Xenon: the Next Big Thing in 'legal' doping?
Obscure inert gas stimulates EPO production in mice
Unless you’re a bit of a chemistry geek, you’ve probably never heard of xenon. That’s about to change as the gas is being reported as the Next Big Thing in (possibly) legal performance enhancement.
Xenon is one of the noble gases, the group of chemically unreactive elements that hang out on the far right of the periodic table, largely minding their own business. The group includes balloon-filling gas helium and neon, used to make glowing signs.
While it’s hard to get xenon to react chemically, it turns out to have some biological uses. It’s an anaesthetic, and thanks to recent improvements in its extraction from the atmosphere, xenon-based anaesthetic machines are beginning to appear.
It also turns out to stimulate the body to produce a hormone everyone in cycling has heard of: erythropoietin, or EPO.
EPO in turn triggers the creation of red blood cells, increasing the blood’s ability to carry oxygen and therefore improving performance in aerobic sports such as cycling, cross-country skiing and running.
According to an article in The Economist, Russia has been using xenon as a performance-enhancer for a few years now. A 2010 document produced by the State Research Institute of the Ministry of Defence advises on how to use the gas. Before competition it can help with listlessness and sleep disruption, and afterwards it can improve recovery.
The manual recommends a 50:50 mixture of xenon and oxygen, inhaled for a few minutes, ideally before going to bed. The gas’s action continues for 48 to 72 hours, so it should be repeated every few days.
Xenon doesn’t just stimulate EPO production. Because it works by activating production of a protein called Hif-1 alpha, which in turn causes production of other hormones as well as EPO, the manual claims its benefits include increasing heart and lung capacity, preventing muscle fatigue, boosting testosterone and improving an athlete’s mood.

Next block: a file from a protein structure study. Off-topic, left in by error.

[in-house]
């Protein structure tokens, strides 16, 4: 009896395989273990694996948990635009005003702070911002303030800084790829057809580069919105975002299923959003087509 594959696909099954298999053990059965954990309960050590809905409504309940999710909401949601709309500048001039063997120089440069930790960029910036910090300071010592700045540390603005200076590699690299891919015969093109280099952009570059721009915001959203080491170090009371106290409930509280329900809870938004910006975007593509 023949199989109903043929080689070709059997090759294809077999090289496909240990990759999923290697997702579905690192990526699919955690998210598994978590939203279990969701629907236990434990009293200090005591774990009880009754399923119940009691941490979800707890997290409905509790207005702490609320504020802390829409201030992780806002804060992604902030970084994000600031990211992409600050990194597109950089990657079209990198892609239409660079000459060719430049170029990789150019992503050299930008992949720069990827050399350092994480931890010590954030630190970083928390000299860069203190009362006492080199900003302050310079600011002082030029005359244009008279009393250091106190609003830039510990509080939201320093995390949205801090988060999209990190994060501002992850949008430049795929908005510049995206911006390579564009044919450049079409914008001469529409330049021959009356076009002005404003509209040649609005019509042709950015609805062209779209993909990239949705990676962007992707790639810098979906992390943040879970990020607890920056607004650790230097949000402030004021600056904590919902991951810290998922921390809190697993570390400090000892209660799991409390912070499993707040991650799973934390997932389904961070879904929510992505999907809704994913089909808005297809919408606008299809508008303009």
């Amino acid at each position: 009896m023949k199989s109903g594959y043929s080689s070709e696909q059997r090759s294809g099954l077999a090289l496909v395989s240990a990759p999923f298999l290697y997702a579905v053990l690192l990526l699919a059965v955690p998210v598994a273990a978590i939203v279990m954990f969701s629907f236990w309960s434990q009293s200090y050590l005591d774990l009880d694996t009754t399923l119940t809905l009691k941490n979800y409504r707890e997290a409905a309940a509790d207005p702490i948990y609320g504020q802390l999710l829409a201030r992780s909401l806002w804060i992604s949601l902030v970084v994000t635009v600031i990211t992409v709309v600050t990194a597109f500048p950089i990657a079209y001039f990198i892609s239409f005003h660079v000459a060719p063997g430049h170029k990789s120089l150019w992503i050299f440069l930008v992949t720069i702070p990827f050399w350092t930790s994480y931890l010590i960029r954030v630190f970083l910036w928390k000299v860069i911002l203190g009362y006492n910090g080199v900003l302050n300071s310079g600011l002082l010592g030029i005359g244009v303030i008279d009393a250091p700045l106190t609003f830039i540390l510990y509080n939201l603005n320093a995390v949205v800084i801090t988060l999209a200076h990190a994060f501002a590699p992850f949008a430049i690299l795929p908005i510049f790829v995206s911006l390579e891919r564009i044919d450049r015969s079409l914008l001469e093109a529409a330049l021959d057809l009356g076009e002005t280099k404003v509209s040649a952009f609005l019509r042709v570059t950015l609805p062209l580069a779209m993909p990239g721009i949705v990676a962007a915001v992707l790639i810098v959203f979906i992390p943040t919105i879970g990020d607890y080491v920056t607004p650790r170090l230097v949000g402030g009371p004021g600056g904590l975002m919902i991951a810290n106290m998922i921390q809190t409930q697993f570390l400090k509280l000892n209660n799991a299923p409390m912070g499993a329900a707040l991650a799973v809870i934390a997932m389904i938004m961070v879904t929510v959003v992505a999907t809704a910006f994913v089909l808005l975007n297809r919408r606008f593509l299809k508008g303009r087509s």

There are as yet no studies in humans measuring xenon’s effect on EPO production, so it’s possible this is all placebo effect. But a 2009 study in mice by Mervyn Maze at Imperial College, London, found that exposing the animals to a mixture of 70% xenon and 30% oxygen for two hours more than doubled the animals’ EPO levels a day later.
That’s a much longer-lasting effect than traditional legal methods of stimulating EPO production such as sleeping in a hypoxic ‘altitude’ tent, where the effect vanishes after a few hours.
If xenon use becomes more widespread, the question will be, is it allowed under World Anti-Doping Agency rules?
The Russians clearly think so. The country has honoured Atom Medical Centre, a medical xenon producer, for its help preparing athletes for the 2004 summer Olympics and the 2006 winter games.
Under ‘Prohibited methods’, WADA’s Prohibited List says this about messing about with your blood to increase its ability to carry oxygen:
M1. Manipulation Of Blood And Blood Components
The following are prohibited:
1. The administration or reintroduction of any quantity of autologous, allogenic (homologous) or heterologous blood or red blood cell products of any origin into the circulatory system.
2. Artificially enhancing the uptake, transport or delivery of oxygen, including,but not limited to, perfluorochemicals, efaproxiral (RSR13) and modified haemoglobin products (e.g. haemoglobin-based blood substitutes, microencapsulated haemoglobin products), excluding supplemental oxygen.
3. Any form of intravascular manipulation of the blood or blood components by physical or chemical means.
It could be argued that paragraph 3 would cover xenon use, though you could also argue that it’s so broadly worded that it could cover just about anything an athlete does that might affect the blood, including training and racing.
WADA’s prohibited list is underpinned by the WADA Code, which says that to be considered doping a substance or method has to meet two out of three criteria. It has to enhance performance, it has to present a health risk or it has to violate the spirit of sport.
If inhaling an obscure gas turns out to be provably performance-enhancing but not harmful, WADA could be in the interesting position of deciding to invoke the ‘spirit of sport’ rule if it wanted to ban the use of xenon.